Insuring the student lifestyle
Many students just heading off to university for the first time dutifully buy car insurance or health insurance (in the case of foreign students), but how many students immediately think about buying contents insurance? It sounds boring and unnecessary, especially if your landlord says they have insurance, but assuming you don't need home insurance because you're a tenant is not a good idea.
Here are some reasons you need to remember to purchase content insurance when you're buying student insurance, and some ways to get this type of insurance cheaper (since students need to save every pound).
Buildings cover protects the structure, not possessions.
If you are renting like most students do, don't assume that you don't need insurance because your landlord has buildings insurance. This insurance merely covers the cost of repairing a damaged building in case of an accident. The landlord is required to have this type of insurance, but it does not cover the contents of the building – only structural damage. Buildings insurance is a must-have if you have a mortgage like some students who are starting a family, but most students don't need to worry about it since students typically rent. Your landlord must also notify their insurance company that they rent out the building if you're a lodger rather than in an apartment building.
Contents insurance protects items against perils.
If there is a fire, flood, vandalism, theft, lightning damage, or another type of damage, a standard contents policy should cover the cost of replacing or repairing your possessions. Most households have £30,000 or more of possessions, but students often have about £5,000 of possessions in their home. This doesn't mean you don't need insurance, unless you can afford at this very moment to pay that much money to replace everything you own. High-value items may not be covered, however.
High-value items must be insured separately.
Each insurer has their own limit on what can be insured under a standard contents policy. For instance, if you own a top-quality bike as your main transit vehicle, you will definitely want to ensure that it is covered or purchase a separate policy so you aren't stranded without transit until you can afford another bike if it gets stolen. Computers worth more than £1,000 are often subject to limits on how much the insurer will cover, too.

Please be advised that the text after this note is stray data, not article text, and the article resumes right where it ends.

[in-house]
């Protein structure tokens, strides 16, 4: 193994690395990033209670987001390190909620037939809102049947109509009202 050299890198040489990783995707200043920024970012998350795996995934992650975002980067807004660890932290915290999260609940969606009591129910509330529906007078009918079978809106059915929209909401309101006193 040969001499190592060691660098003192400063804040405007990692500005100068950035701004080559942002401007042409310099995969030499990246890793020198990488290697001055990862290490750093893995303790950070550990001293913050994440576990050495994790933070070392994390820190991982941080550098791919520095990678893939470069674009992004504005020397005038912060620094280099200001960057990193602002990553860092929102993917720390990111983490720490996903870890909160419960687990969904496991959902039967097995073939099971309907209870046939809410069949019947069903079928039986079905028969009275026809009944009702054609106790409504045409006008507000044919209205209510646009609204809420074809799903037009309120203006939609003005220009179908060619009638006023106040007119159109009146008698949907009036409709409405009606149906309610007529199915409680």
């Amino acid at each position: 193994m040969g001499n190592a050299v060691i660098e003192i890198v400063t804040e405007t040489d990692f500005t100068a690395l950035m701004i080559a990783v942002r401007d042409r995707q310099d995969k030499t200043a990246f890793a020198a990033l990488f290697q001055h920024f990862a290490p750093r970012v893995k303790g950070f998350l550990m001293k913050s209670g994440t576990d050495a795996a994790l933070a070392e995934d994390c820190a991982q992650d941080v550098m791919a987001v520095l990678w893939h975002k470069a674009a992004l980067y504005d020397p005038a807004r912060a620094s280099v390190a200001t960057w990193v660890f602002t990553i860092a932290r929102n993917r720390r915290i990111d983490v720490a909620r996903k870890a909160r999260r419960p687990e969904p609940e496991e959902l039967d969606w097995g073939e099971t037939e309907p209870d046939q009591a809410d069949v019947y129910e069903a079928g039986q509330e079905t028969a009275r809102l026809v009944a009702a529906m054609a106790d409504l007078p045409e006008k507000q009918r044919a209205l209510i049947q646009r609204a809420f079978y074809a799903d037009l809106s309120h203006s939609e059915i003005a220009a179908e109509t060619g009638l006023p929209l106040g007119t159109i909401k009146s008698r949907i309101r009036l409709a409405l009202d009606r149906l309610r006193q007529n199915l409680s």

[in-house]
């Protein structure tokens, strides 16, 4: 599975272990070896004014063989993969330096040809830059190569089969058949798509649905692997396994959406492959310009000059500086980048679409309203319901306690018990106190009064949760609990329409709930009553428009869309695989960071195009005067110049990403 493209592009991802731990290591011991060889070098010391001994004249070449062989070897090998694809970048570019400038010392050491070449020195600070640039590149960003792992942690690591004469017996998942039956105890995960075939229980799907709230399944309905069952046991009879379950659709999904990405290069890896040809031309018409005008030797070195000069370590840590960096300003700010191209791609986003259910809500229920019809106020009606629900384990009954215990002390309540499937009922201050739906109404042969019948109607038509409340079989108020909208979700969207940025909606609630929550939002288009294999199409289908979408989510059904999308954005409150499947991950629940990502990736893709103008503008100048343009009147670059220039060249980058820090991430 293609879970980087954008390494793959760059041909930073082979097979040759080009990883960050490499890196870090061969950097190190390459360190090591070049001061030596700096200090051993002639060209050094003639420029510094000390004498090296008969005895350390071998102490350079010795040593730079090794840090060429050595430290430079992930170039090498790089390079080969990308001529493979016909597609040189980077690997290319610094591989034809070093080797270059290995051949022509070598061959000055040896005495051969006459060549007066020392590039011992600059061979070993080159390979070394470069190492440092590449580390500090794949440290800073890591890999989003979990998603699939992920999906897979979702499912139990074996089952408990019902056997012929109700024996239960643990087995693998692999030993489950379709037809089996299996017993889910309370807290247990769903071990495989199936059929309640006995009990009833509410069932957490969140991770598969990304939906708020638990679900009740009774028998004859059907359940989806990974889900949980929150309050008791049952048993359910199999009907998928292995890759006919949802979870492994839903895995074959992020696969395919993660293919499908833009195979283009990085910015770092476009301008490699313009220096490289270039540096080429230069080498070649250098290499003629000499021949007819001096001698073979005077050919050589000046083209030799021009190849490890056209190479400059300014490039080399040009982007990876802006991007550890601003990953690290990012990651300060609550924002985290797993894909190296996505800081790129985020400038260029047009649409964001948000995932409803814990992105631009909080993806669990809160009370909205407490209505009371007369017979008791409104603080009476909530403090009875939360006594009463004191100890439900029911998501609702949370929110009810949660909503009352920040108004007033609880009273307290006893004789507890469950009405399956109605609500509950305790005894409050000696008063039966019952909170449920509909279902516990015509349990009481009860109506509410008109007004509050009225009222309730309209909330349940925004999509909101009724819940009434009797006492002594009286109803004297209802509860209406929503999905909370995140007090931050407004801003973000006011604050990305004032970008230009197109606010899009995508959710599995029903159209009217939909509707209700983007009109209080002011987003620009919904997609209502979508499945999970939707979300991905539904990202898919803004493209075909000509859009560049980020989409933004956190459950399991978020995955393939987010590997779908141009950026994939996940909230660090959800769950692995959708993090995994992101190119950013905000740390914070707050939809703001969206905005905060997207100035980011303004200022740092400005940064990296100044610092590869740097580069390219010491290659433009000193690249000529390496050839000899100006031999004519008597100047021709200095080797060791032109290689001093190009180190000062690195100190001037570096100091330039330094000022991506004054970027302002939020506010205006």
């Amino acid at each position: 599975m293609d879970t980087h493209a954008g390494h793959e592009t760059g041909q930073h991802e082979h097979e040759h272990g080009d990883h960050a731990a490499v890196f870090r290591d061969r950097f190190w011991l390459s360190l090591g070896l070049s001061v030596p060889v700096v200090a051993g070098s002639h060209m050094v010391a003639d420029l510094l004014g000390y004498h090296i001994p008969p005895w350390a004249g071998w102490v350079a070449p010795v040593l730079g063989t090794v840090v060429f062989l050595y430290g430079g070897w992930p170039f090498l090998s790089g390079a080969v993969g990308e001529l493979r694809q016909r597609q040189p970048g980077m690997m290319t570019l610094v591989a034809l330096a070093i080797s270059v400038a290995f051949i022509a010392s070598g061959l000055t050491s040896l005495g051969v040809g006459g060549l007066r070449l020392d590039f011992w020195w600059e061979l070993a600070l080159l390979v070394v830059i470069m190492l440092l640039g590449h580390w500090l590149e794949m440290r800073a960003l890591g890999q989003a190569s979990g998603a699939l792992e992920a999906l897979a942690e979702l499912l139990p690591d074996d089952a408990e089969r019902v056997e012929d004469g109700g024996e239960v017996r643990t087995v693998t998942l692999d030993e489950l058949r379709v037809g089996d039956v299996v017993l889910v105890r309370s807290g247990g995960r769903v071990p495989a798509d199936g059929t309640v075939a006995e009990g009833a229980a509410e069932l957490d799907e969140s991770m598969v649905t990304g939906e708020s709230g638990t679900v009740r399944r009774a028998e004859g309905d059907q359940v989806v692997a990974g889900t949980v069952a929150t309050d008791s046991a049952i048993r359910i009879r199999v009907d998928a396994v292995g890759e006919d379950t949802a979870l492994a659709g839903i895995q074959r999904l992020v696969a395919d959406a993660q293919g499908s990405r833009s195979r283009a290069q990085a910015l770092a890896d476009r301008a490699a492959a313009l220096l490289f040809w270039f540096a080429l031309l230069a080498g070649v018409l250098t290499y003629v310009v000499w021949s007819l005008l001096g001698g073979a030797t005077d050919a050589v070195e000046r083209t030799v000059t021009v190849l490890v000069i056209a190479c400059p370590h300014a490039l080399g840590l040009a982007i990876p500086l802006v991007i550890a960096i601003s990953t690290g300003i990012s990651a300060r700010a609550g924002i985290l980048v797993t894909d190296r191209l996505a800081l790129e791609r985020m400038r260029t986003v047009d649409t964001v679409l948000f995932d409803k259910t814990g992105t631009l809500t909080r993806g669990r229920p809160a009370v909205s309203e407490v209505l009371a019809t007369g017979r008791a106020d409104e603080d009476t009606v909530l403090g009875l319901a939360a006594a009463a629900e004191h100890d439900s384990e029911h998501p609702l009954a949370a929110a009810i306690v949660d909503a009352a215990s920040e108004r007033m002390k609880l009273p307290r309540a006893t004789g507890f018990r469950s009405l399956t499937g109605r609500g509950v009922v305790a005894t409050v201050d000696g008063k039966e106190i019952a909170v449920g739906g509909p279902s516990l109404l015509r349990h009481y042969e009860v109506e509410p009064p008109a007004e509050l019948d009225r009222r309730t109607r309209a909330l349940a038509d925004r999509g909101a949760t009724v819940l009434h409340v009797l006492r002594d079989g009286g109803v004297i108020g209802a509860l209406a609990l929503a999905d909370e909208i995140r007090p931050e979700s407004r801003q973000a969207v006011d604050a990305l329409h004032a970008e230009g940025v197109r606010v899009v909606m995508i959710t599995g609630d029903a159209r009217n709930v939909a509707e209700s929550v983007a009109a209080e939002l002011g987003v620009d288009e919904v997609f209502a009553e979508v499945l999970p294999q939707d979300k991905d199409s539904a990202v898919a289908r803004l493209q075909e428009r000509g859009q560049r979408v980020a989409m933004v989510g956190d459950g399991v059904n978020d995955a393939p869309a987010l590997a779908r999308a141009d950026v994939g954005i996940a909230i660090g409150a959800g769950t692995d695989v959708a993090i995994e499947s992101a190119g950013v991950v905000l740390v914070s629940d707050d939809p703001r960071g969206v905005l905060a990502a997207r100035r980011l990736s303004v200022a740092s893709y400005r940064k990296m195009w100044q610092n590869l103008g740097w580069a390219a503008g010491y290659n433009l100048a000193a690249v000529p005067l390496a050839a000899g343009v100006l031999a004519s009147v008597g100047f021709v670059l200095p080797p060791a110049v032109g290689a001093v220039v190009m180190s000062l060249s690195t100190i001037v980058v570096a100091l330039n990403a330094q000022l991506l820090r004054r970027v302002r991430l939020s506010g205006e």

Know the difference between new-for-old and wear-and-tear policies.
When you're shopping for a good home insurance contents policy, make sure you're paying to get the returns you expect. New-for-old policies typically cost a bit more, but they replace the full value of your goods. If your computer is damaged by a fire in your building, a new-for-old policy will pay the full value (minus any excess) towards repairing or replacing it with the exact same item. A wear-and-tear policy, however, factors in depreciation so you may receive substantially less than what you paid to purchase the item.
Paying for a higher excess may be worth it.
Can you afford to keep a few hundred pounds in an emergency savings account? If so, increasing your excess from a £0 excess (where the company immediately pays) to a level as low as £250 could save you a bundle! The higher your excess, the lower your premiums. Of course, if you do file a claim, the company can require you to pay that amount before they step in to help, so don't increase it beyond what you can afford to pay.
Don't take the first policy you find.
Some companies are eager to get students to sign up for their insurance plans but don't give you the best possible price. Make sure you use an online service to find the cheapest possible student insurance that still provides you with the coverage and support you need. You can easily compare policies with online portals and comparison services so you know that you're not paying an unfairly high price.
When you're purchasing insurance, don't forget to buy contents insurance so that your possessions are safe as you head off to school. There's nothing like being able to sleep at night without worrying about disasters in addition to your usual school worries about grades and what your friends are up to now!